October 11, 2021
A popular Instagram account called ‘impact’ claims to provide what it calls, “Digestible and socially impactful content,” for its 1.8 million followers. Recent posts range from shared photos and information about the recent treatment of thousands of Haitians seeking asylum in the U.S. and students protesting against their high school after a coach was pressured to quit after he revealed his sexual orientation as gay. Students stood outside their school with signs showing support for their coach and asking for him to come back.
Other posts on impact explore the difference between the terms “Hispanic,” “Latine/x,” and “Latino/a” and how “White Veganism” disregards the history of veganism in other cultures. This seems like standard fare for many mainstream glossy magazines and popular news websites. But should impact be considered journalism?
Bill Kovach and Tom Rosenstiel describe journalism in their book, The Elements of Journalism as, “Storytelling with a purpose.” Kovach and Rosenstiel expand on this and share, “That purpose is to provide people with the information they need to understand the world.”
Just recently, impact shared a post that covered the issue of Madagascar experiencing a food shortage linked to climate change. Images highlight how the climate crisis has led to famine in the region. From crops drying up and people relying on insects as their food source to people having to collect water from a puddle, the way that impact relays this information to its followers gives readers an understanding of what is happening in parts of the world.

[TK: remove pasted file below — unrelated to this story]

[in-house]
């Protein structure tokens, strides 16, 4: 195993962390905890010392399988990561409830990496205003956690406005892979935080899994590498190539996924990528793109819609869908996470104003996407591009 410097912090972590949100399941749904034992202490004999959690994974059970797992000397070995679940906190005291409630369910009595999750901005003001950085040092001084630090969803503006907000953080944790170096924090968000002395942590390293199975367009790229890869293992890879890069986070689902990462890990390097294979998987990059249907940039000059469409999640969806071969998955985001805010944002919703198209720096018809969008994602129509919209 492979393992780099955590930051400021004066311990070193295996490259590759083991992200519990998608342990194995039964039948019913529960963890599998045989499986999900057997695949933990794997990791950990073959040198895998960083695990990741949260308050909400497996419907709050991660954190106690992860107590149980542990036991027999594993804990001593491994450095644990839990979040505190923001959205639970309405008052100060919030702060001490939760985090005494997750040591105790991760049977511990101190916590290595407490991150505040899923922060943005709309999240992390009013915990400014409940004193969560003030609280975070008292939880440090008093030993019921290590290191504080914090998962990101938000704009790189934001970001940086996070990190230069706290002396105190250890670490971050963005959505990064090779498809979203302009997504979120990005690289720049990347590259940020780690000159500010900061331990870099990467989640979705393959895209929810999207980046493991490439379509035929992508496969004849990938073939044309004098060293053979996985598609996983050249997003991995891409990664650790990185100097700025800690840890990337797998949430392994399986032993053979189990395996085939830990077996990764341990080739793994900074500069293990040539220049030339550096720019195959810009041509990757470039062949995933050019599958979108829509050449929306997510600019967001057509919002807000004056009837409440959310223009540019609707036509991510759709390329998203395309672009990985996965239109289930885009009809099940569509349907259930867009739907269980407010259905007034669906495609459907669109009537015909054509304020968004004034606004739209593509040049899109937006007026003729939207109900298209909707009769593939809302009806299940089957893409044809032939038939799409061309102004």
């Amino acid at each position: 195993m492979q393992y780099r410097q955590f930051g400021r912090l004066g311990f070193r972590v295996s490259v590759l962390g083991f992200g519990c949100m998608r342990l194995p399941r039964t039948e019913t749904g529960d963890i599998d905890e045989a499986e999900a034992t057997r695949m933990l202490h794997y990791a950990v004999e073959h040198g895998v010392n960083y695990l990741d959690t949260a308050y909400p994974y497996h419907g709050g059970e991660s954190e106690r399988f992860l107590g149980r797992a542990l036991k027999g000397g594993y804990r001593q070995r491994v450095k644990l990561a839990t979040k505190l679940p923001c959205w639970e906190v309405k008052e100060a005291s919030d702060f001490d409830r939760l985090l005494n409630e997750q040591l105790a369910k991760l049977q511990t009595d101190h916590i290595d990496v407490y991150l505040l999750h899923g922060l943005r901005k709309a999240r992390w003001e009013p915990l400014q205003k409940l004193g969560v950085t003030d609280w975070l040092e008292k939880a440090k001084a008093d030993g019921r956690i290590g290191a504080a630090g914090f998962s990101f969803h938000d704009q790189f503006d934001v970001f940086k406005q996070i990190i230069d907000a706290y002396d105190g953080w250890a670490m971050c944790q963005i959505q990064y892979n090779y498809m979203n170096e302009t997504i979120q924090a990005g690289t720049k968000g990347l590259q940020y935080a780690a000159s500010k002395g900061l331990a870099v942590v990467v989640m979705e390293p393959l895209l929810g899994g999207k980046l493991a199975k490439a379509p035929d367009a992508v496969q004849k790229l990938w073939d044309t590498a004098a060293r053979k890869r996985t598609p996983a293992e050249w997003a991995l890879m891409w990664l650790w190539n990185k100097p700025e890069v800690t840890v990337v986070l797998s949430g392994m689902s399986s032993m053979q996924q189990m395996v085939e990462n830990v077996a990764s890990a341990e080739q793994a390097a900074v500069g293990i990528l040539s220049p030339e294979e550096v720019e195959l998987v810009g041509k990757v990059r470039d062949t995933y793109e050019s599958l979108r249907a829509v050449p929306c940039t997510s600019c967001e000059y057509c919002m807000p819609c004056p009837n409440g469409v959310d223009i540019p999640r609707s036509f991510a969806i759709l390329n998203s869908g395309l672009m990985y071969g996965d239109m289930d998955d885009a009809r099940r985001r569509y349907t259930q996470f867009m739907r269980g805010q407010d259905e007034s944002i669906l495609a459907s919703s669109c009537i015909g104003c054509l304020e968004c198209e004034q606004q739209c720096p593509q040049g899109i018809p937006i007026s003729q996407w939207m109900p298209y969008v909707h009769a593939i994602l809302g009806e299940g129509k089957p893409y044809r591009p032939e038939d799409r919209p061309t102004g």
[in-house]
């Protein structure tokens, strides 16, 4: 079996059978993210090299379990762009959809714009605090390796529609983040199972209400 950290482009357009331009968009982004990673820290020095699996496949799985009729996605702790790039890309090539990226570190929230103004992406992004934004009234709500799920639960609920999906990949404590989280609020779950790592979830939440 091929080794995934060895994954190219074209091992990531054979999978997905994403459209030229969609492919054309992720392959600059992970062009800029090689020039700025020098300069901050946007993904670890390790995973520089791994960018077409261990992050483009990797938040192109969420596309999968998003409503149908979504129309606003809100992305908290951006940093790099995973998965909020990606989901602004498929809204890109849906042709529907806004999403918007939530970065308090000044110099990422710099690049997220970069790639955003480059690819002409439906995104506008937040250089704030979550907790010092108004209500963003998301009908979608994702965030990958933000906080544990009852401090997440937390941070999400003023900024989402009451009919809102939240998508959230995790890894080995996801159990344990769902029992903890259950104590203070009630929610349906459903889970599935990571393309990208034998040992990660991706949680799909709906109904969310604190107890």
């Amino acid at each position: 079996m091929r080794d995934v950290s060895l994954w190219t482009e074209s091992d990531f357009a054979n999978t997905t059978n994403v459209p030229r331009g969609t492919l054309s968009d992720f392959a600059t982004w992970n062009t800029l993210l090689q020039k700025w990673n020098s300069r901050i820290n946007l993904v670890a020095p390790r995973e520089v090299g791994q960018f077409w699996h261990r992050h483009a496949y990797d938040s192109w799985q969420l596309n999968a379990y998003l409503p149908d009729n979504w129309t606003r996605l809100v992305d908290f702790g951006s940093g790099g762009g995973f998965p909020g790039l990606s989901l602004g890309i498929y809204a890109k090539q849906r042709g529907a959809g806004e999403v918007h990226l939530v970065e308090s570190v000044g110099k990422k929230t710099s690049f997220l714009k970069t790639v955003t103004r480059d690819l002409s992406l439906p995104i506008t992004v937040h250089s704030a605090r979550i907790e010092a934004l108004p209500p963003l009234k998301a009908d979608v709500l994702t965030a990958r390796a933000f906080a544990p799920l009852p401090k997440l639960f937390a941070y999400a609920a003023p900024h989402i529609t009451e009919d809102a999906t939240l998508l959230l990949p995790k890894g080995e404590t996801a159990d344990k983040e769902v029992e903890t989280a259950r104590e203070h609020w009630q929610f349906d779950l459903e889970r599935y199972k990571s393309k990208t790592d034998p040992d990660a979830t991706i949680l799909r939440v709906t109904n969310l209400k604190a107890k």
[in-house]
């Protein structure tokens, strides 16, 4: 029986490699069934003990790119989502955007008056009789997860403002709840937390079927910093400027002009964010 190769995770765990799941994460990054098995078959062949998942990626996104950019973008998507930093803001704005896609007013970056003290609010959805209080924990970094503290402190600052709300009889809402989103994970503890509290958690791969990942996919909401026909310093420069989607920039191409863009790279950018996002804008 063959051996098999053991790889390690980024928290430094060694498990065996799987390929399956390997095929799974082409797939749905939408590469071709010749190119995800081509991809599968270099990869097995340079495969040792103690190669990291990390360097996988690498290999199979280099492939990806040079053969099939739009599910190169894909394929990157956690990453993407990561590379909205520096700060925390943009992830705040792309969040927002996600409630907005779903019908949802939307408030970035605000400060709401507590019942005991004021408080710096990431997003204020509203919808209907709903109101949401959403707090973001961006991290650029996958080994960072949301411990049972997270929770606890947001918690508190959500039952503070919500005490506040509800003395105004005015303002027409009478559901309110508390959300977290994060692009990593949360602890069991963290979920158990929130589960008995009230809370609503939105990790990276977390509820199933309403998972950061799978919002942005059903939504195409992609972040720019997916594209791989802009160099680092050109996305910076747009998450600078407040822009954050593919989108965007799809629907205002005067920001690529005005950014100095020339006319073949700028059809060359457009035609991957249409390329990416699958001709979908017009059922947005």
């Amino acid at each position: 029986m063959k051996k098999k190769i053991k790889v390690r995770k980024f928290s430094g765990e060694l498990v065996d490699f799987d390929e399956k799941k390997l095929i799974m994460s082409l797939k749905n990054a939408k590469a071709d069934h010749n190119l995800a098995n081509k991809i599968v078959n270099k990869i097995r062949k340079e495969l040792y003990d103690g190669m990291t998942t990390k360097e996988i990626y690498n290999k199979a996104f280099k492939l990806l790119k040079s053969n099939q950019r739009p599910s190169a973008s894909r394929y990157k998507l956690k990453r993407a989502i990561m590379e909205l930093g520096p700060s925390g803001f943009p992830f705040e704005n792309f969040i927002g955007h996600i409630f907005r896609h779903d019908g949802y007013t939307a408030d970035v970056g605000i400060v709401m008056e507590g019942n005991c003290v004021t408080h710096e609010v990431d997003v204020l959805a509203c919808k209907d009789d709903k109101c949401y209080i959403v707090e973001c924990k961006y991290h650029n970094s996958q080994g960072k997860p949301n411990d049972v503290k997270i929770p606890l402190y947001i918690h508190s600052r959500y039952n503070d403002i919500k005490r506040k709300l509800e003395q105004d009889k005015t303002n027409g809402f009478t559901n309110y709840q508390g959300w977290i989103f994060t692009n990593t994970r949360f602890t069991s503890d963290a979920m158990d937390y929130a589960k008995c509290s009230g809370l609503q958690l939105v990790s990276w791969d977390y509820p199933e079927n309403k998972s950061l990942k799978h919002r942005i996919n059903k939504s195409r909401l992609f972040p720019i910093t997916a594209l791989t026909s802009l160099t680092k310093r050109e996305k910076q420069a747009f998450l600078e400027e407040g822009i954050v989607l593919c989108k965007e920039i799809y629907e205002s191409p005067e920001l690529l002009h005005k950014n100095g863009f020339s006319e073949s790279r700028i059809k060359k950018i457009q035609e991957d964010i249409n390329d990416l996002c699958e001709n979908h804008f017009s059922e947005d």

impact also has shared an educational post on ‘White Veganism,’ which informs its followers of what it is and how, “White veganism is a form of veganism that is catered towards predominantly white and wealthy groups of people, ignoring intersectionality and the cultural roots of veganism.”
With this information backed by sources and its use of images to show exactly what white veganism is, impact goes beyond the service of its posts for its followers and serves as an educational resource for unfamiliar topics. Kovach and Rosenstiel also share in their book that, “Journalism has always been more of a service — a means for providing social connection and knowledge — than a fixed product.”
impact has also posted on their account information regarding how essential workers in a meatpacking plant in Nebraska were denied Covid-19 protection as well as coverage on National Breast Cancer Awareness Month and the importance of breast self-exams. As impact utilizes Instagram’s format, in creating the content that they have, the account has created a resource for its followers to easily follow, read, but also stay engaged in. Just as Kovach and Rosenstiel shared again in their book, “Part of journalism’s responsibility is not just providing information but also providing it in such a way that people will be inclined to listen,” a feat that the account does, which therefore allows the platform to serve as a journalistic force on the crowded social media stage.